Cuts to Pell grants would harm low-income students
Students who have difficulty paying for college could soon be seeing cuts to their financial aid.
The House of Representatives’ proposed budget for 2012 would cut Pell grants by 15 percent, according to a New York Times article. The maximum grant awarded is $5,500 and the cut would reduce that by $845.
Cuts to Pell grants would hurt all students who receive them, but especially those students who pay for the majority of their tuition and other fees with grants.
In the 2008-2009 school year, 6.2 million students were awarded Pell grants to help them pay for their education.
In that same year, about 74 percent of Pell grant recipients were students whose households made $50,000 or less per year, according to the Pell Institute. With annual household incomes of that size, expected parental contribution for those students is $1,200 or less.
That amount of money would only cover about half of a semester’s worth of tuition here at UW-Eau Claire. And as we all know, tuition doesn’t include housing, food, books and segregated fees.
On a more personal level, if it weren’t for the Pell grants I’ve received in my college career, I wouldn’t be able to afford to go to college. My expected parental contribution is $0 and my family has been unable to help me pay for my education, with the exception of buying me a mini fridge for my dorm room freshman year.
I know I’m not the only student in this situation.
A majority of Pell grants go to those college students who are unlikely to succeed in college otherwise, such as first generation students and returning adult students.
Making cuts to Pell grants would only further disadvantage students who are already disadvantaged.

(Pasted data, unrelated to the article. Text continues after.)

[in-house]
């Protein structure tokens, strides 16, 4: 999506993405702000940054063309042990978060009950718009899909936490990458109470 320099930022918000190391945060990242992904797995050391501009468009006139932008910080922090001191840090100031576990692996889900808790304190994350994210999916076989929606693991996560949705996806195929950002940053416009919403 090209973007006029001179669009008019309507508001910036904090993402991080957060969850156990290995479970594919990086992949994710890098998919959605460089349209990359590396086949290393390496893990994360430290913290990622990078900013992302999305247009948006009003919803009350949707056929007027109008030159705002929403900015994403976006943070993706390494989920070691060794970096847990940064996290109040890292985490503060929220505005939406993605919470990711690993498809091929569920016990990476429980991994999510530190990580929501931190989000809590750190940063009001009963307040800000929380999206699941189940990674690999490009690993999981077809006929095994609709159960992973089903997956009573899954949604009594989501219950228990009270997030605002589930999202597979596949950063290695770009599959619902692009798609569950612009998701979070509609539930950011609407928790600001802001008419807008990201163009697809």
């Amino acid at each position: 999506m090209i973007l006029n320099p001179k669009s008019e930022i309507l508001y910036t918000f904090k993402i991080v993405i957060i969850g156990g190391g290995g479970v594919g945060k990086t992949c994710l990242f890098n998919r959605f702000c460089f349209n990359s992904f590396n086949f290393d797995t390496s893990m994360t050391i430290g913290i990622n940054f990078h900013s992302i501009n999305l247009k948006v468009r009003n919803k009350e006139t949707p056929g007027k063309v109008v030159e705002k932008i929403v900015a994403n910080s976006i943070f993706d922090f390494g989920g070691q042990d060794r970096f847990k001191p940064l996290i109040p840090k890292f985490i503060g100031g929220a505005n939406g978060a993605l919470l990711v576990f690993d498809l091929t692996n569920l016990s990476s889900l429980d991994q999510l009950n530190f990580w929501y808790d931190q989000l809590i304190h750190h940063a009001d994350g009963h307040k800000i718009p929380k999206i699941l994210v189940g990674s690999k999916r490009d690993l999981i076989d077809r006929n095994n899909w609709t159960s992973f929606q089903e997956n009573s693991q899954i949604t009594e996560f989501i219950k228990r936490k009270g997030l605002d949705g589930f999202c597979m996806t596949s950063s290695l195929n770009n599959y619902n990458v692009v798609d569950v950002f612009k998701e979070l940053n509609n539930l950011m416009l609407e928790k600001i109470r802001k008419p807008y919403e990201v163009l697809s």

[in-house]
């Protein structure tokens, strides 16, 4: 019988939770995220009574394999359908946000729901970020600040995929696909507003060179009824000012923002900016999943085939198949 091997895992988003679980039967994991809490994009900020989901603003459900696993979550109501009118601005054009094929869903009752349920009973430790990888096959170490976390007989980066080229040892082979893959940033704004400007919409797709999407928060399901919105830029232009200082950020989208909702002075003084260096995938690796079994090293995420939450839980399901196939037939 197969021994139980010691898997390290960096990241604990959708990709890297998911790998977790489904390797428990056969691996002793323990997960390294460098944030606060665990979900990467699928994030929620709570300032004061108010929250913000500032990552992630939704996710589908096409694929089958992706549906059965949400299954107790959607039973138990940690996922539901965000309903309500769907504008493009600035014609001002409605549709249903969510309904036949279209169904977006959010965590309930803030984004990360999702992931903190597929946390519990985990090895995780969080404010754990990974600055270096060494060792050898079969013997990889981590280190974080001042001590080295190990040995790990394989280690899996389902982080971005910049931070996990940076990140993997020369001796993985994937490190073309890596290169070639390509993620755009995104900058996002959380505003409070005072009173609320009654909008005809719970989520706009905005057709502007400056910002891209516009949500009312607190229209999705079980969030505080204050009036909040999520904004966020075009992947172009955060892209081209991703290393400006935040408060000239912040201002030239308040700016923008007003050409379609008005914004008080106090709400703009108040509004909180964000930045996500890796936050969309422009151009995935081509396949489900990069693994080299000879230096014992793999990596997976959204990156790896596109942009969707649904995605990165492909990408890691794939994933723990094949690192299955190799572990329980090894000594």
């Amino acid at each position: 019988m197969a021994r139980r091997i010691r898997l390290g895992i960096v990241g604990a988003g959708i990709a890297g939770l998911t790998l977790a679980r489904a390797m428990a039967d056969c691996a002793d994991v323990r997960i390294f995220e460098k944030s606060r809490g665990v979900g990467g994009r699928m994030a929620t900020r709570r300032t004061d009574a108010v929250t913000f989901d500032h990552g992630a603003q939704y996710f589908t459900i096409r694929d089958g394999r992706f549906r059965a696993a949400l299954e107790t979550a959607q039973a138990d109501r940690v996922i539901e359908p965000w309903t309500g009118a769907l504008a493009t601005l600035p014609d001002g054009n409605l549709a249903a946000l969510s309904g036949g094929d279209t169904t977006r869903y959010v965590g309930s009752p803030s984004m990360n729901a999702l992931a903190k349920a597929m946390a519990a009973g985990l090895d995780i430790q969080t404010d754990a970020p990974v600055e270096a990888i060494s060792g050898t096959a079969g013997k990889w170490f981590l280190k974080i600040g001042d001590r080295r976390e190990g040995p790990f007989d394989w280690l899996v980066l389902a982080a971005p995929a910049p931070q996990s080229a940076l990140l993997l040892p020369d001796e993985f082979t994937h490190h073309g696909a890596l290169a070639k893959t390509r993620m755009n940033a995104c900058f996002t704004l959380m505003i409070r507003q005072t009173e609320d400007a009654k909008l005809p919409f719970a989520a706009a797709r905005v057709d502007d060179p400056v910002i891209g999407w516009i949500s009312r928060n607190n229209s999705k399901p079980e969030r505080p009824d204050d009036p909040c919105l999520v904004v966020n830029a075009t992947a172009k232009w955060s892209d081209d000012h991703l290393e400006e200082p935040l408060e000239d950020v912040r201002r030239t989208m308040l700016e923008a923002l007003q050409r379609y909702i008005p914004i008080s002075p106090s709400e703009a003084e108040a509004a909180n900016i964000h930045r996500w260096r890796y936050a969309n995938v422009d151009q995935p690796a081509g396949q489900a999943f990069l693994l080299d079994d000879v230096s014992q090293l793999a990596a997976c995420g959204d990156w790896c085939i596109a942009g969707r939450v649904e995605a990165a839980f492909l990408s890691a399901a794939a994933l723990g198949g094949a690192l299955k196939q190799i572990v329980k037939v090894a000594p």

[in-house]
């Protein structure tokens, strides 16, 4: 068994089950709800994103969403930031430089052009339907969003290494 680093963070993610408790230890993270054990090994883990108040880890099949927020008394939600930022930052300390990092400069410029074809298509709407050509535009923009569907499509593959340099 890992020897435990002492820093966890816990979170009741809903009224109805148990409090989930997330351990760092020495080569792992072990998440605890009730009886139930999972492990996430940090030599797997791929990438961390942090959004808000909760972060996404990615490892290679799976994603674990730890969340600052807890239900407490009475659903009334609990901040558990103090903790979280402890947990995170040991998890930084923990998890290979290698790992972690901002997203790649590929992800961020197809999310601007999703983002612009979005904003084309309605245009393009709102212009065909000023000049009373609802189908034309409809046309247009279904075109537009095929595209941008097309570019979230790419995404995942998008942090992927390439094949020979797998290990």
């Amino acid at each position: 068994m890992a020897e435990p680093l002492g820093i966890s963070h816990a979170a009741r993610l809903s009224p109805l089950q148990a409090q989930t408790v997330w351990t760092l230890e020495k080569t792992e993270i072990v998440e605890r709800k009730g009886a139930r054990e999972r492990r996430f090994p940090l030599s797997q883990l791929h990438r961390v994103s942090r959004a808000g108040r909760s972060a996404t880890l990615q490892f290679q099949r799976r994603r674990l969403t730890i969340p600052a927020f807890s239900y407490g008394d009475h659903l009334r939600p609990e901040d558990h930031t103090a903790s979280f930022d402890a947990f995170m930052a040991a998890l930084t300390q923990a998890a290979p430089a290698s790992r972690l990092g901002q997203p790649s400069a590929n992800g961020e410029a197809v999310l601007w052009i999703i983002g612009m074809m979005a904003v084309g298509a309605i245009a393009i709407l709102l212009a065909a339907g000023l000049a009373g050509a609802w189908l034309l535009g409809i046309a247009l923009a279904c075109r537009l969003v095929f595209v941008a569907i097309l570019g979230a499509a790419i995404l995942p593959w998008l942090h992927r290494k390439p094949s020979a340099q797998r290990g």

Quite different from the House’s budget, President Obama’s proposed budget would increase education spending and would sustain the $5,500 maximum Pell grant.
While this sounds fantastic, President Obama’s plans for education spending could hurt low-income students, too.
Obama wants to sustain Pell grants, but doing so doesn’t mean that changes wouldn’t be made to the grants whatsoever. The president’s budget would still eliminate Pell grants for summer classes, a newer innovation when it comes to financial aid; the use of Pell grants for summer classes only started in the summer of 2010.
While it feels as though summer Pell grants are still in the trial phase, the administration hasn’t found enough proof that students who take summer classes finish college any sooner than students who don’t. Because of this, they feel that low-income students no longer deserve the summer grants.
Well, good thing they figured that out after one summer before wasting more money on students’ education!
For students who are already struggling to pay their tuition bills, summer school allows them to get out quicker, and therefore save more money. Without Pell grants, many low-income students will not be able to afford summer courses and will be denied the opportunities that other students have.
The summer Pell grants need to be in place for more than three months before it’s decided that they aren’t doing any good.
Looks like students are in a losing battle when it comes to financial aid.
Cuts definitely need to be made in the budget, but not to education and certainly not in a way that harms only low-income students.